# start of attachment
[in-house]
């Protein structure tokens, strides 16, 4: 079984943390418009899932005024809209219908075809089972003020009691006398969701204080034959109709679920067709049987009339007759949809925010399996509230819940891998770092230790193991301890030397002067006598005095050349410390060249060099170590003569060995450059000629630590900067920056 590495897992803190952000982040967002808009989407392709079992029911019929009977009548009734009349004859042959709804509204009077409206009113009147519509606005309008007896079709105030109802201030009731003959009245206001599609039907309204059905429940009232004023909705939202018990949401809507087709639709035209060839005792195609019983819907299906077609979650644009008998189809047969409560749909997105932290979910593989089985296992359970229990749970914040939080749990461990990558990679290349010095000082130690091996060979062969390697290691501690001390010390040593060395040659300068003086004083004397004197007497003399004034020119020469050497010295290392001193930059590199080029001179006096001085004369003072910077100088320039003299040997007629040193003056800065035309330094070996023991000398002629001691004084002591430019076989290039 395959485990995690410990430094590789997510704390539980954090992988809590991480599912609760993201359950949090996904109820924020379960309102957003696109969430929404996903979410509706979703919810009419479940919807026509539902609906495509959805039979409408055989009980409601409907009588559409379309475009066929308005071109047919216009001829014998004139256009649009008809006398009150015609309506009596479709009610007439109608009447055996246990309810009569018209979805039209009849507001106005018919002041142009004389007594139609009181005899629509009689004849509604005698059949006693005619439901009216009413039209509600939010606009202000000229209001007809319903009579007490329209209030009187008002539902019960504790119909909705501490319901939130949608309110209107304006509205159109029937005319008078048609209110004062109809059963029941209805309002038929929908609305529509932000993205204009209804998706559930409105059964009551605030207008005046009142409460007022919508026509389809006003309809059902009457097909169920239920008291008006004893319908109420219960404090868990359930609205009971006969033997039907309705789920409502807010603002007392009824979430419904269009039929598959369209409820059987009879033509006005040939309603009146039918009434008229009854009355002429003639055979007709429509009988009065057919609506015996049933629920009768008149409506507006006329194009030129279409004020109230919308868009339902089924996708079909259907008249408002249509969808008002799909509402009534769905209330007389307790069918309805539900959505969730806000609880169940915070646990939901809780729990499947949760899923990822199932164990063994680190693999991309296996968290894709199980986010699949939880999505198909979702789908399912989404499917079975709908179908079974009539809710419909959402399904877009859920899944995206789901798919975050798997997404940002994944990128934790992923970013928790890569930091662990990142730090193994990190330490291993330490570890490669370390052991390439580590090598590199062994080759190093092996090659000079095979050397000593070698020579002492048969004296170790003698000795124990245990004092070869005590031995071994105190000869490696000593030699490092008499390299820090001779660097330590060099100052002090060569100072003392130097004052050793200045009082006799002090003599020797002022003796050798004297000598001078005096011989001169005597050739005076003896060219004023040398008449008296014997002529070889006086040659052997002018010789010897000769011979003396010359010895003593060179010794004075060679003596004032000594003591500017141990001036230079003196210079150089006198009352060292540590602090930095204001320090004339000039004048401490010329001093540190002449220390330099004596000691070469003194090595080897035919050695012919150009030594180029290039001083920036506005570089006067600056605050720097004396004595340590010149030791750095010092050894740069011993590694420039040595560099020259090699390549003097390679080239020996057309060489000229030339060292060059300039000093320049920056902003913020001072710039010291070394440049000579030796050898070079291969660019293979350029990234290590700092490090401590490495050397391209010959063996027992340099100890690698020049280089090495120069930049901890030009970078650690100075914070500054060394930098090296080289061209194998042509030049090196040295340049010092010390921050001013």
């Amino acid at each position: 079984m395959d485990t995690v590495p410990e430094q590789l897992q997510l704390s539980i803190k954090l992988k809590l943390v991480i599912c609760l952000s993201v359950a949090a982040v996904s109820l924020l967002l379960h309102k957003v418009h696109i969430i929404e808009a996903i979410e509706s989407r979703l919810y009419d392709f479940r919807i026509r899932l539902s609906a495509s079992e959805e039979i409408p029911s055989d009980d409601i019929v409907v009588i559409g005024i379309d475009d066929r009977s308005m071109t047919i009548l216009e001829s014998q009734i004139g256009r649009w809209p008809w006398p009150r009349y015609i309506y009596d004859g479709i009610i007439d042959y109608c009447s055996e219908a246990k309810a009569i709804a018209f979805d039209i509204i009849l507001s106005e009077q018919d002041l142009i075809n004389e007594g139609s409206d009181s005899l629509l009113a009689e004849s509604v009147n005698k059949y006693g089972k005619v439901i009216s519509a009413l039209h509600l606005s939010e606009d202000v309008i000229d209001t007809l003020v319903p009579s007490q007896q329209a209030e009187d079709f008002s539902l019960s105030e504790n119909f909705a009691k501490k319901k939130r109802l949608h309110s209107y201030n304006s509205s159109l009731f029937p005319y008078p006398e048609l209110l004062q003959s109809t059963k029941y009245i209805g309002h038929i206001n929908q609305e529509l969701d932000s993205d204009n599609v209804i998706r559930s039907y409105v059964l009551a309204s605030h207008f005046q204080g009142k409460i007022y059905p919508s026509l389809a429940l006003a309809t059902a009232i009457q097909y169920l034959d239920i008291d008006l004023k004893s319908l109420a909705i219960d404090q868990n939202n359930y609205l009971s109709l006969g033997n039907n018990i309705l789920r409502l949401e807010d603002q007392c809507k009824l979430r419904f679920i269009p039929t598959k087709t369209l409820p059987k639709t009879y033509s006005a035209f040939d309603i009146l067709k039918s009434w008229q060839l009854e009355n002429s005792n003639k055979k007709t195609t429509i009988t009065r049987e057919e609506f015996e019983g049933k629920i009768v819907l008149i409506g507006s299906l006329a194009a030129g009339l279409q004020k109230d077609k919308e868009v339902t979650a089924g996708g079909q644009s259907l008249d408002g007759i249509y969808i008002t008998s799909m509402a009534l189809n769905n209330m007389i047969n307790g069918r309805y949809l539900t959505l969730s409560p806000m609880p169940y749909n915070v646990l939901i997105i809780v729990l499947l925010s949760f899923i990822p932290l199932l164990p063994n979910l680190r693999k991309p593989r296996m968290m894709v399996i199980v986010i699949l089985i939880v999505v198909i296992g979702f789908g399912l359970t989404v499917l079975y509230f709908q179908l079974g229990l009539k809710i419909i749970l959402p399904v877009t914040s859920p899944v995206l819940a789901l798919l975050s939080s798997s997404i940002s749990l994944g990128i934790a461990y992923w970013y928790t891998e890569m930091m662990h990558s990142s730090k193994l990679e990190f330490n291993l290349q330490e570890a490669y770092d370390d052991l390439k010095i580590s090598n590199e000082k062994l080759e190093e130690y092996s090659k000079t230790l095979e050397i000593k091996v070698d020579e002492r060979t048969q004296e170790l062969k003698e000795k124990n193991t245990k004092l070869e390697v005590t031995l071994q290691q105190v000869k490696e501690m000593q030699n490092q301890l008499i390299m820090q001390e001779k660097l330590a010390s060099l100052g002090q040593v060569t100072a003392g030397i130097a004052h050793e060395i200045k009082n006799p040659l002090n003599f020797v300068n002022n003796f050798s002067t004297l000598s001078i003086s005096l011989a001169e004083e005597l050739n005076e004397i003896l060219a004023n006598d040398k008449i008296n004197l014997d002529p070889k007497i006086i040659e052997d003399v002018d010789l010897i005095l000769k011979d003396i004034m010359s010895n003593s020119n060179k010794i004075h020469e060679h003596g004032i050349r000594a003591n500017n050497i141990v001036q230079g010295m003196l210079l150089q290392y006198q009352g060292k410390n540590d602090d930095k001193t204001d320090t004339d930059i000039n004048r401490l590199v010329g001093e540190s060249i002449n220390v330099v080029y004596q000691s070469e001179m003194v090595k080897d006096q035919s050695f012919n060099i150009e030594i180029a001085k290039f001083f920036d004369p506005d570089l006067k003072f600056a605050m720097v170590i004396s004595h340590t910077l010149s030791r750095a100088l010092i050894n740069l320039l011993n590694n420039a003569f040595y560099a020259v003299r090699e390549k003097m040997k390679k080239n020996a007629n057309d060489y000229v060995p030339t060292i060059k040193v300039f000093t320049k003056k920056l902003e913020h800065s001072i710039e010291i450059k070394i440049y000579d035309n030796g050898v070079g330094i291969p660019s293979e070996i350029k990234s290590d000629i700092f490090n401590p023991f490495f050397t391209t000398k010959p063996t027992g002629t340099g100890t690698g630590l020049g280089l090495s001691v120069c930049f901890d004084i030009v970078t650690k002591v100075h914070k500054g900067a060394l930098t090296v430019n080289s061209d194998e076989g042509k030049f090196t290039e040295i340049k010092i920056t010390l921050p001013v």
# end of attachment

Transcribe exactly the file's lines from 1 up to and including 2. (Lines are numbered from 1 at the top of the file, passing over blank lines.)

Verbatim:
[in-house]
């Protein structure tokens, strides 16, 4: 079984943390418009899932005024809209219908075809089972003020009691006398969701204080034959109709679920067709049987009339007759949809925010399996509230819940891998770092230790193991301890030397002067006598005095050349410390060249060099170590003569060995450059000629630590900067920056 590495897992803190952000982040967002808009989407392709079992029911019929009977009548009734009349004859042959709804509204009077409206009113009147519509606005309008007896079709105030109802201030009731003959009245206001599609039907309204059905429940009232004023909705939202018990949401809507087709639709035209060839005792195609019983819907299906077609979650644009008998189809047969409560749909997105932290979910593989089985296992359970229990749970914040939080749990461990990558990679290349010095000082130690091996060979062969390697290691501690001390010390040593060395040659300068003086004083004397004197007497003399004034020119020469050497010295290392001193930059590199080029001179006096001085004369003072910077100088320039003299040997007629040193003056800065035309330094070996023991000398002629001691004084002591430019076989290039 395959485990995690410990430094590789997510704390539980954090992988809590991480599912609760993201359950949090996904109820924020379960309102957003696109969430929404996903979410509706979703919810009419479940919807026509539902609906495509959805039979409408055989009980409601409907009588559409379309475009066929308005071109047919216009001829014998004139256009649009008809006398009150015609309506009596479709009610007439109608009447055996246990309810009569018209979805039209009849507001106005018919002041142009004389007594139609009181005899629509009689004849509604005698059949006693005619439901009216009413039209509600939010606009202000000229209001007809319903009579007490329209209030009187008002539902019960504790119909909705501490319901939130949608309110209107304006509205159109029937005319008078048609209110004062109809059963029941209805309002038929929908609305529509932000993205204009209804998706559930409105059964009551605030207008005046009142409460007022919508026509389809006003309809059902009457097909169920239920008291008006004893319908109420219960404090868990359930609205009971006969033997039907309705789920409502807010603002007392009824979430419904269009039929598959369209409820059987009879033509006005040939309603009146039918009434008229009854009355002429003639055979007709429509009988009065057919609506015996049933629920009768008149409506507006006329194009030129279409004020109230919308868009339902089924996708079909259907008249408002249509969808008002799909509402009534769905209330007389307790069918309805539900959505969730806000609880169940915070646990939901809780729990499947949760899923990822199932164990063994680190693999991309296996968290894709199980986010699949939880999505198909979702789908399912989404499917079975709908179908079974009539809710419909959402399904877009859920899944995206789901798919975050798997997404940002994944990128934790992923970013928790890569930091662990990142730090193994990190330490291993330490570890490669370390052991390439580590090598590199062994080759190093092996090659000079095979050397000593070698020579002492048969004296170790003698000795124990245990004092070869005590031995071994105190000869490696000593030699490092008499390299820090001779660097330590060099100052002090060569100072003392130097004052050793200045009082006799002090003599020797002022003796050798004297000598001078005096011989001169005597050739005076003896060219004023040398008449008296014997002529070889006086040659052997002018010789010897000769011979003396010359010895003593060179010794004075060679003596004032000594003591500017141990001036230079003196210079150089006198009352060292540590602090930095204001320090004339000039004048401490010329001093540190002449220390330099004596000691070469003194090595080897035919050695012919150009030594180029290039001083920036506005570089006067600056605050720097004396004595340590010149030791750095010092050894740069011993590694420039040595560099020259090699390549003097390679080239020996057309060489000229030339060292060059300039000093320049920056902003913020001072710039010291070394440049000579030796050898070079291969660019293979350029990234290590700092490090401590490495050397391209010959063996027992340099100890690698020049280089090495120069930049901890030009970078650690100075914070500054060394930098090296080289061209194998042509030049090196040295340049010092010390921050001013």